I’m not a teacher. I’ve spent my career working as a copywriter in advertising. It’s my job to solve clients’ problems through strategic lateral thinking.

When I became a published author the doors to schools began to open. I was expected to entertain and educate the toughest clients I’ve ever faced: children.

How could I utilise my skills in a way that would be useful to them?

During one school visit, I asked a class to put their hands up if they found writing stories difficult. They were taken aback when I raised my hand in the air.

It had never occurred to them that authors might find it hard too. I left determined to come up with a solution to make writing stories easier, while nurturing imaginations at the same time.

I don’t focus on grammar, spelling or punctuation. I can’t recall many instances when knowing exactly where to place a semicolon might save your life.

But if you can use your imagination to think your way out of a tricky situation, it could mean you live to see another day.

OK. That’s a touch dramatic, but being able to problem solve effectively not only makes our everyday lives easier, it’s a transferable skill that can be applied to a wide range of different jobs and industries.

It’s something that will always be in demand. Our imaginations are like muscles. If we don’t use them, we lose them.

I went on to develop a writer’s toolkit for children. It takes all the elements needed to make a story engaging and breaks them down into bite-sized chunks.

Add in a dash of fun and it can help children to learn some under-the-radar writing techniques. Here are a few examples of the exercises I do in my residencies, events and workshops for you to try in the classroom.

Cut to the chase

Children’s authors only have a matter of seconds to grab a young reader’s attention. At the beginning of my next book, The Night My Dream Came Alive, there’s a chase scene, so we’re right in the thick of the action from the get-go.

All the greatest children’s books start with a brilliant first sentence to hook the reader in. Show children some of the best opening lines and discuss what makes them intriguing, then ask the class to write one sentence to grab a reader’s attention.

It’s a simple exercise that can get every story off to a great start.

Make a map

Drawing a map is fantastic for those who find working out plots challenging. First, brainstorm a list of features that could go on a map and make a hero’s journey difficult.

Next, give them a twist, like a tornado that can shrink you to the size of a pea or a swamp that curses you if your foot touches water.

Now ask everyone to think of a quest. It could be saving a magical creature or finding the antidote to a poisonous potion.

Finally, ask the class to draw their maps, working out the route their character will take, the three difficulties they’ll face and how they’ll overcome them to succeed in their quest.

Name generator

I love showing children how to create dynamic characters. Make a character name generator by cutting up lots of different words and putting them in a bag.

Ask pupils to pick out two words each and use them to come up with a name.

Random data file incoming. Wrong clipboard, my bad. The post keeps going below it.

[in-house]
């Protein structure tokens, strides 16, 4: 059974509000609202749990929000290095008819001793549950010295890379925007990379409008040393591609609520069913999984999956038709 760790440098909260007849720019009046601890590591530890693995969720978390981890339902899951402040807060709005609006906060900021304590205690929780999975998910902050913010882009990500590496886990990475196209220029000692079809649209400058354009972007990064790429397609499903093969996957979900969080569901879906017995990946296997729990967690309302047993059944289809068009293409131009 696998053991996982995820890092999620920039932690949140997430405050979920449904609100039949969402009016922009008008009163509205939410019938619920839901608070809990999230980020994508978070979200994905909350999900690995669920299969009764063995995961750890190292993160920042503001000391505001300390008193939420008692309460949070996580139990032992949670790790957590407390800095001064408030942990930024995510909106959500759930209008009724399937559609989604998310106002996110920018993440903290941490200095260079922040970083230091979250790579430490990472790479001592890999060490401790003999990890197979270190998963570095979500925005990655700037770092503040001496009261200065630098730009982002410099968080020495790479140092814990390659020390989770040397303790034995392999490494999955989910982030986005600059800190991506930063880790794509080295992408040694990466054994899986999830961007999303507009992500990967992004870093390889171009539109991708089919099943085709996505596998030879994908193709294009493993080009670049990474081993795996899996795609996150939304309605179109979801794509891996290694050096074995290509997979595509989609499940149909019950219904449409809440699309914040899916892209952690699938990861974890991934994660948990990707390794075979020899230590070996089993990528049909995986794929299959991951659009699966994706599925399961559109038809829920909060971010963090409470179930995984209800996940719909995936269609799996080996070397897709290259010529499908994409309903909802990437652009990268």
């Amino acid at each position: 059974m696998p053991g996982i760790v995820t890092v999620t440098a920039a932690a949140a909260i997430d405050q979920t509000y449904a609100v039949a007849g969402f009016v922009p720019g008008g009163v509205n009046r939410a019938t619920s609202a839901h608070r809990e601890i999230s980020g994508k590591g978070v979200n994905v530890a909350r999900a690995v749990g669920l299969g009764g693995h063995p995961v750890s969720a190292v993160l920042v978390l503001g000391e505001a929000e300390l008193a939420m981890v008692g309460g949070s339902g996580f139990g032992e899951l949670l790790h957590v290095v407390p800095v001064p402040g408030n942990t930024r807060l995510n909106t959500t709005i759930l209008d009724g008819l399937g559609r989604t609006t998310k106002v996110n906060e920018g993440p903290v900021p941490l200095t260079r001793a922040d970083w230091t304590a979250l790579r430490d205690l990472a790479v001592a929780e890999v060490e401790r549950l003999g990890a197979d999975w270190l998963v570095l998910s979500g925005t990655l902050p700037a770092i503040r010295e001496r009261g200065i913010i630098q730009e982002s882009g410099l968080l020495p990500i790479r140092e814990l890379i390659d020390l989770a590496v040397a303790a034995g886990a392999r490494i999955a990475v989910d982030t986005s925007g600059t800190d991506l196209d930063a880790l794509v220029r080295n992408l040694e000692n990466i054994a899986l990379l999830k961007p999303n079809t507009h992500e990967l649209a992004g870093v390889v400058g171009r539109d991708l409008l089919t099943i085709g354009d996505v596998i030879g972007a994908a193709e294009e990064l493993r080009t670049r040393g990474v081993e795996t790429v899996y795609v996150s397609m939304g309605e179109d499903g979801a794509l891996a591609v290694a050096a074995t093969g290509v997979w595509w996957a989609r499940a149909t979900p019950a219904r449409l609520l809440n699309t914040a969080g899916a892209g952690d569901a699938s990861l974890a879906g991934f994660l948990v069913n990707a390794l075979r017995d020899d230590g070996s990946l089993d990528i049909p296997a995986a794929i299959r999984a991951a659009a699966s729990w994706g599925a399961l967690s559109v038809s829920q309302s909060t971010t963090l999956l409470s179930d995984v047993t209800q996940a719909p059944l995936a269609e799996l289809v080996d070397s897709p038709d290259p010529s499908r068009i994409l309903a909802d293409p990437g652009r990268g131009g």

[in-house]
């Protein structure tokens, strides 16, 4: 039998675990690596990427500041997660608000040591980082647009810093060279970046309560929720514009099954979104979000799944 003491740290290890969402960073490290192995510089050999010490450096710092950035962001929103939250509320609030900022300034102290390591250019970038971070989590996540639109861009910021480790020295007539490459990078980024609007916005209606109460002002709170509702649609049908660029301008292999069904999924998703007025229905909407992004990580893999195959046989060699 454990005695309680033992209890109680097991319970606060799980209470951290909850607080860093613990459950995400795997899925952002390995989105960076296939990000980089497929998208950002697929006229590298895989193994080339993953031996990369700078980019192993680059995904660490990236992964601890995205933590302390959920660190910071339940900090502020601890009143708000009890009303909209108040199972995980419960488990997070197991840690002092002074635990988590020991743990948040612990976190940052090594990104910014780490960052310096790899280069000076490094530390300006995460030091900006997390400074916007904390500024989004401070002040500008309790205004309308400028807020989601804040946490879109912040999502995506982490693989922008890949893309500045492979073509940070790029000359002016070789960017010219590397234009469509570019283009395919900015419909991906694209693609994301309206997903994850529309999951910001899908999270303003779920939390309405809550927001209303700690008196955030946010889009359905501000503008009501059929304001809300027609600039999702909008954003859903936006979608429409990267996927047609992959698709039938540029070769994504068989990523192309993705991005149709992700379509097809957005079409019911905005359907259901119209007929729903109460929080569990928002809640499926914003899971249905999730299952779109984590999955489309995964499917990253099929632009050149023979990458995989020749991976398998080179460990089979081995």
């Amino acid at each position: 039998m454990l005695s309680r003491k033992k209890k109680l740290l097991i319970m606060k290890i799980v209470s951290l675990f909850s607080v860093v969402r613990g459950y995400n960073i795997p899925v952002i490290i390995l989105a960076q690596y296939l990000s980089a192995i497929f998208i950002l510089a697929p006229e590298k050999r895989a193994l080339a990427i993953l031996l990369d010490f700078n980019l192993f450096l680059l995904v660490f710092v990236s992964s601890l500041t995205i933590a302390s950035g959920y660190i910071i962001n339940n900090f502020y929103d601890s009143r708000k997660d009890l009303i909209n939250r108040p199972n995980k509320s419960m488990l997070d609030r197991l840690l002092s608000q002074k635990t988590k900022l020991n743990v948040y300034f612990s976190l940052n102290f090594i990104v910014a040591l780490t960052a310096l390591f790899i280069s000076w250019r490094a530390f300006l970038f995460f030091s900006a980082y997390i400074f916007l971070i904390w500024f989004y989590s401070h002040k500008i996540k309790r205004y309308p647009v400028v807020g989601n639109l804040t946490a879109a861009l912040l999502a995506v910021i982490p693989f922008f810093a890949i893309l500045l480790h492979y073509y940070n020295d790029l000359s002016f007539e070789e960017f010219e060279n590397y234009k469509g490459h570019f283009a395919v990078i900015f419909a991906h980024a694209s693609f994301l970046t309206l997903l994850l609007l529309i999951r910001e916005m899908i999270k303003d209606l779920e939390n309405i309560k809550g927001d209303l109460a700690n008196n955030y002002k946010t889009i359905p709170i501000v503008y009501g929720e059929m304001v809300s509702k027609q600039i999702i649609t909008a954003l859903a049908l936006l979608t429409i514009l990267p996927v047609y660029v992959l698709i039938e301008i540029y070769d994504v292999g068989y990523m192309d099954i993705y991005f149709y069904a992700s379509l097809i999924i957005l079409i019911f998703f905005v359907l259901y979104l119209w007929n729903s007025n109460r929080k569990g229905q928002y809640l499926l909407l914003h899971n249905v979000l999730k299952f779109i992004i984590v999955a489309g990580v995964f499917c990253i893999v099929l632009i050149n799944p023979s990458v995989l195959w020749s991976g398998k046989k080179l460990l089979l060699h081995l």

Next, pose a few questions to children, designed to help them make their characters less wooden, such as ‘What are they good and bad at?’ and ‘What are they scared of?’


A character facing their fears in a story creates brilliant drama. Ask children to hot seat their character. This is a technique used by some writers so they can get to know their characters better.

Ask one pupil to sit up front with their character in mind while the rest of the class asks questions about them. Memorable characters often emerge from this exercise.

Worst case scenario

It’s our job as authors to make life difficult for our characters. The more we can throw at them, the more readers will root for them.

In my book, the protagonist mustn’t have a dream because if she does, what she dreams of will come alive.

A trick used by writers to keep a story gripping is to ask these two questions:

  • What is the very worst that could happen to my character in this situation?
  • How do I get them out of it?

It’s a simple way to keep readers on the edge of their seats. Choose a scenario with your class, such as a boy being locked out of his house.

Together, brainstorm what the worst case scenario for him would be as he attempts to get inside his home, then resolve it for the character. For example:

  • He gets stuck trying to climb the fence into his back garden
  • He manages to free himself but is chased by the neighbour’s dog
  • He escapes by climbing a tree, except the branch snaps

Keep on asking the two questions until there are enough ideas for a complete story, then work together to figure out the perfect ending.

Mix it up

I’m all for children reading what they enjoy, but if they stick with the same author or type of book, it can become like junk food for the mind.

When I’m writer-in-residence at a school, I begin every session reading from a different book, so I can cover as many genres as possible.

I’ve also featured political speeches by Greta Thunberg, a stinky description of 18th century Paris by Patrick Susskind in Perfume, and articles from New Scientist, which can generate ideas for interesting sci-fi stories.

All this has proved successful at tempting reluctant readers into trying something new.

Let’s not forget – books are rocket fuel for the imagination, and the imagination is rocket fuel for life.


Find Juliette on Twitter at @jools_forrest.